I've hacked through some pretty good study time in preparation for tomorrow's sermon on I Kings 17:17-24. It's the passage where Elijah raises the son of the Zarephath widow to life. I find it interesting that this woman is--for all practical intents and purposes--a relatively new convert to faith in God. One wonders then, why God had to bring such horrific suffering on her by taking her son so early during her spiritual journey. She's certainly grasping at straws in the wake of her boy's death.
I'm sure those of you familiar with the story (or who linked to it above and read it) know of course that Elijah's intervening prayer restored the lad to life. But that's a really shattering time to live through! Why does God do that? Why does he protect people and then perplex them? Why does he preserve life (he had provided food for the widow and son in the previous passage) and then extinguish it...and then give it back? Why the pendulum effect? Doesn't God's mysterious behavior baffle you?
Listen, I say this from within the circle of Christian faith. I think God is off the hook sometimes and yet I still move forward for whatever reason. Why? What keeps me following a Mystery?
(1) Maybe there's something about my personality that I like to dive into something that's not too clear and find clarity. I tend to binge on Sudoku puzzles and find a perverse delight in filling in these 9x9 puzzles where numbers can appear only once in a block or linear sequence. In a way, that kind of mystique doesn't bother me, but it's for a couple of reasons. One, I know there's a solution that makes sense every time. Two, Sudoku puzzles are different from God. You can't restrain God within the lines of a puzzle, or any contraption. He just sort of spills over any reservoir we set to contain him.
As my father said once, "I know two things: The Lord is good, and the Lord is strange. And it's the latter that scares me."
And he's speaking as a believer, too.
(2) On the other hand, I've been less and less inclined to see faith as a precision effort, or as a question-and-answer sequence that makes complete sense, like a car manual that will show you how to fix life if you but follow the diagrams. I don't think this is how God constructed faith as the path to him. In the book of Job, when the eponymous character questions why God allowed him to go through the suffering he did, God doesn't explain it in terms of a game-board-like path. He blows up and says, "I run the universe. Would you like to explain to me how things should go?" Whatever rational explanation is not going to be good for Job. He doesn't need God's answer; he needs God himself.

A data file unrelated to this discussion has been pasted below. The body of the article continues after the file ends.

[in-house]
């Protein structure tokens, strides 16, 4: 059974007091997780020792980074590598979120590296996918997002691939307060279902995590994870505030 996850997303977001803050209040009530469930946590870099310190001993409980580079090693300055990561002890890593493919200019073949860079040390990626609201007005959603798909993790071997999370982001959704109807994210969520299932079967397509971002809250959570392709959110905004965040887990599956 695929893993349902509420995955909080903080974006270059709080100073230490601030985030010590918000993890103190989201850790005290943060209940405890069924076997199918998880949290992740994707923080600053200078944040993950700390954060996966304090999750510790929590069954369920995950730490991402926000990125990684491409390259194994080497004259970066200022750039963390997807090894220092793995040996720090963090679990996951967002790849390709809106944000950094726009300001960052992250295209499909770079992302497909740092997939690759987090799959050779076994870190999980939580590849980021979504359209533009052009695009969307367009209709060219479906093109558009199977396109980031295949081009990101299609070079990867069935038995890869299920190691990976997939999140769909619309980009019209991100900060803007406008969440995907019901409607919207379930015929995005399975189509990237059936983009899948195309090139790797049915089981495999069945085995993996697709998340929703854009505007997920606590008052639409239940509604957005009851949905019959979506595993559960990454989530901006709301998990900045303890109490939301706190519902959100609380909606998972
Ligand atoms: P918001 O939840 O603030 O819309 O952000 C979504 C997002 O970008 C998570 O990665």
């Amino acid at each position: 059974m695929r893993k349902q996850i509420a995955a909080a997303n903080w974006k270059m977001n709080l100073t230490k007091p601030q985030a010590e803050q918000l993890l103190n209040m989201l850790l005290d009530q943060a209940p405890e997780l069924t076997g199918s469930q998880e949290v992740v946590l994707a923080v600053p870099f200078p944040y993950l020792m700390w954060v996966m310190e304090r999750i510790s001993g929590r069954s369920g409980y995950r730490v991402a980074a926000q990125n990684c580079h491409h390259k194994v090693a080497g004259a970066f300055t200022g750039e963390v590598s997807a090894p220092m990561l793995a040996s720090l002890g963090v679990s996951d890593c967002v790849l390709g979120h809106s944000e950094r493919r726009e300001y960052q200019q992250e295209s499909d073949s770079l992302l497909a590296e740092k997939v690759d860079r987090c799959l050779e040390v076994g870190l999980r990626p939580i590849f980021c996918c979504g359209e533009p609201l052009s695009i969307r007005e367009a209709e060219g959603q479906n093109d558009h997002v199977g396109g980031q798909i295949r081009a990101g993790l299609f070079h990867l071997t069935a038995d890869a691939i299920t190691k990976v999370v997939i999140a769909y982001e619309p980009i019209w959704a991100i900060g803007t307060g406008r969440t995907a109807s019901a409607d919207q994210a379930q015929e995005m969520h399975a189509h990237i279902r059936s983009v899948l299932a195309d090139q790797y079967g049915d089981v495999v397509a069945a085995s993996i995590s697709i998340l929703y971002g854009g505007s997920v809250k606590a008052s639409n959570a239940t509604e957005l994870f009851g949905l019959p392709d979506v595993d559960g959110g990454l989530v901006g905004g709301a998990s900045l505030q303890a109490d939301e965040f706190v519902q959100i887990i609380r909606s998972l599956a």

Leonard Sweet puts it well in his book Jesus Drives Me Crazy! where he says "Life is the living of the Mystery. As one Greek Orthodox theologian puts it, 'We see that it is not the task of Christianity to provide easy answers to every question, but to make us more progressively aware of a mystery. God is not so much the object of our knowledge as the cause of our wonder.' What are doctrines but vestibules to the mysteries. To follow Jesus is not a paint-by-numbers path. To follow Jesus is to live the adventure and to experience the mystery of faith."
(3) There's also the sense in which mystery is better because that's how the deepest, most constructive, most loving relationships are built. This is especially true in our cyber-age where we can crumble to the misguided sensation that because we connect with people on Facebook or Twitter, then we know them. Nowhere close. You know what those people deign you to know about how their present themselves; it takes more face-to-face work to make the friendship work. When Christy and I first met, I was--admittedly--a little frustrated because the initial process of getting to know her wasn't as crystal clear and smooth. Then again, I came to discover that I wasn't giving away as much of who I was, either, especially when Christy initiated a heart-to-heart asking if I was comfortable around her. But through those initial weeks we came to recognize that getting to know and enjoy each other took work. And it takes work because people want to be known, but the way it works is that people want to become known. They want others to take the time, to climb the hills of inquiry, the mountains of personhood, and the cliffs of one's past stains and future dreams.
And that's what made dating my future wife so wonderful. I had to take the time and make the effort to know and love her. And it was easy, but only because we both wanted--and still want--to pursue the mystery that is each other.